Using Osceola and Miami-Dade counties as proxies  – Puerto Ricans are the majority or plurality of Hispanics in Osceola, while Cubans are in Miami-Dade –  about 60.4 percent of Osceola voted for Clinton, while 63.6 percent did so in Miami-Dade, according to state Division of Elections results.

Why is the figure higher in Miami-Dade?

Very likely because the liberal non-Hispanic white vote boosted Clinton in Miami-Dade, while the opposite is true in Osceola, where non-Hispanic whites tend to be more conservative.

Rubio Breakdown

Nugget No. 3: Cubans and non-Hispanic whites pushed Sen. Marco Rubio over the top.

Looking at the breakdown in the Marco Rubio vote, both Osceola and Miami-Dade voted against the incumbent Republican U.S. senator, by nearly equal percentages, according to the state Division of Elections.

In Osceola 54.5 percent voted for Democrat Patrick Murphy, while in Miami-Dade 54.6 percent did so, according to state elections data.

In the Florida exit poll, 50 percent of Latinos voted for Murphy, while 48 percent supported Rubio.

But the split along Hispanic ethnic lines was stark.

The Florida exit poll showed that 68 percent of Cubans voted for Rubio, while just 39 percent of “other Latinos” did. Among non-Hispanic whites, 60 percent voted for Rubio.

This suggests that Cubans were more united in support of Rubio but more fragmented or divided for Clinton. Cubans and non-Hispanic whites boosted Rubio’s re-election, making up for his loss among Latinos in general – a loss likely pulled down by Puerto Rican voters. Otherwise, it would have been a slam dunk for the Cuban-American senator.

˜˜Maria Padilla, Editor

Fresh Faces Win Central Florida Congressional Races

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State Rep. Darren Soto is the first Puerto Rican from Florida to be elected to Congress.

Central Florida will send a number of fresh faces to Congress come January. All are Democrats.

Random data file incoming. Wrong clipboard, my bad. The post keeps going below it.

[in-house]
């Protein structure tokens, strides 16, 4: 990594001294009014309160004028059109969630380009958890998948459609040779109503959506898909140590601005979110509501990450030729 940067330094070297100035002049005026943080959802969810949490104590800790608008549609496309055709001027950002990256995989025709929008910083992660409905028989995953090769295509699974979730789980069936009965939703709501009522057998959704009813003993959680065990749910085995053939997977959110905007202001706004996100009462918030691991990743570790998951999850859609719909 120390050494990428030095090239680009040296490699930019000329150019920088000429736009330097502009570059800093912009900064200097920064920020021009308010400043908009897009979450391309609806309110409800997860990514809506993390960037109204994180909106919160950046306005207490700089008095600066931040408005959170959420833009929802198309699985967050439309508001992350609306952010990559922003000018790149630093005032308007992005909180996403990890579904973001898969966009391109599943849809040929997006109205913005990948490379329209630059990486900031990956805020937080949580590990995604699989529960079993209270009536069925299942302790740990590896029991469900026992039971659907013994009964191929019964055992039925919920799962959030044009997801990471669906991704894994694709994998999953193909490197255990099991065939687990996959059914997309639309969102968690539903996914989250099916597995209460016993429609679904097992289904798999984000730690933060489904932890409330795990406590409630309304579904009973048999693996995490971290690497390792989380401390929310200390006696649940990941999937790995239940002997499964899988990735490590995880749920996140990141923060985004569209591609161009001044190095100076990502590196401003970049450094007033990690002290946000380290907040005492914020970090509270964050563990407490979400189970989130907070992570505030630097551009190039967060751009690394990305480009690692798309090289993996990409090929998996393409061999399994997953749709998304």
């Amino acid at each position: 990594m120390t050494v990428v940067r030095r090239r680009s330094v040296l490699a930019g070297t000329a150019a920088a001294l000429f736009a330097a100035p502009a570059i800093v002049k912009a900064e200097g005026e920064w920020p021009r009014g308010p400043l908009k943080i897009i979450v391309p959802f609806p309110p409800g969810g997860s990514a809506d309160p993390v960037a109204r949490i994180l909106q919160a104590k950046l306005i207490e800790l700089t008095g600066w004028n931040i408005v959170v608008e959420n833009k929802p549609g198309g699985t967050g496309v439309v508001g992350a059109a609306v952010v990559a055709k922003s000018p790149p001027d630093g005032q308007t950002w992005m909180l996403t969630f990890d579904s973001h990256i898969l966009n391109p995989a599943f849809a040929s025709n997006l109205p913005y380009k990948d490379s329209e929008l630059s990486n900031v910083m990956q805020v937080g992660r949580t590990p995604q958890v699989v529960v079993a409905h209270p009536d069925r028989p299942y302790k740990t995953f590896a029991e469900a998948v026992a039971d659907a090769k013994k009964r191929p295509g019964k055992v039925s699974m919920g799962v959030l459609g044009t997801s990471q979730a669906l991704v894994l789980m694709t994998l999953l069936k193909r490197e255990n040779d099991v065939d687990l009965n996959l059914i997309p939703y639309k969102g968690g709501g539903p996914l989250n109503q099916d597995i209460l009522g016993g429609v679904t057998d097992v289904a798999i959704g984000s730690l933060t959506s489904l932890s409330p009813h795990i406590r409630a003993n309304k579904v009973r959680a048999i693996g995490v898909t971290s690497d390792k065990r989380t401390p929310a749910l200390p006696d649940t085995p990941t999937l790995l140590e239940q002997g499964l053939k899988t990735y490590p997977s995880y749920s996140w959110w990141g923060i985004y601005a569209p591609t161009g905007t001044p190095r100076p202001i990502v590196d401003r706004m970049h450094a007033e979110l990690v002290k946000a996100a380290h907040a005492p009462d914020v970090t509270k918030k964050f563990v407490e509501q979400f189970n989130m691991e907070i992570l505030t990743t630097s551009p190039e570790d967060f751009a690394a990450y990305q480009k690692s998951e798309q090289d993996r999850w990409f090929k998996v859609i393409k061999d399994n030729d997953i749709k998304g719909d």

They include State Rep. Darren Soto, who will represent Congressional District 9 and is the first Puerto Rican from Florida to head to Congress, a symbol of the growing Puerto Rican electorate. In addition, former Orlando police chief Val Demings will head Congressional District 10 and newcomer Stephanie Murphy pulled a major upset in Congressional District 7.

It is the most diverse congressional delegation that Central Florida has ever seen – thanks to the Fair Districts constitutional amendment championed by the League of Women Voters and others and that took years of litigation to implement.

Once in place, it changed the gerrymandered district lines away from Republicans to more fairly represent Democrats in those areas.

The Biggest Upset

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Stephanie Murphy

The biggest coup belonged to Stephanie Murphy, who won District 7 held by 12-term Republican Cong. John Mica, who complained of millions of dollars of “outside money” being poured into the district to defeat him. Certainly that is true; over $4 million was spent on behalf of Murphy.

But the redrawn district also picked up parts of Orange and Volusia counties, ending Mica’s 22 years of landslide GOP victories. In fact, Mica won Seminole County with 52 percent of the vote, but lost Orange County by about 20,000 votes.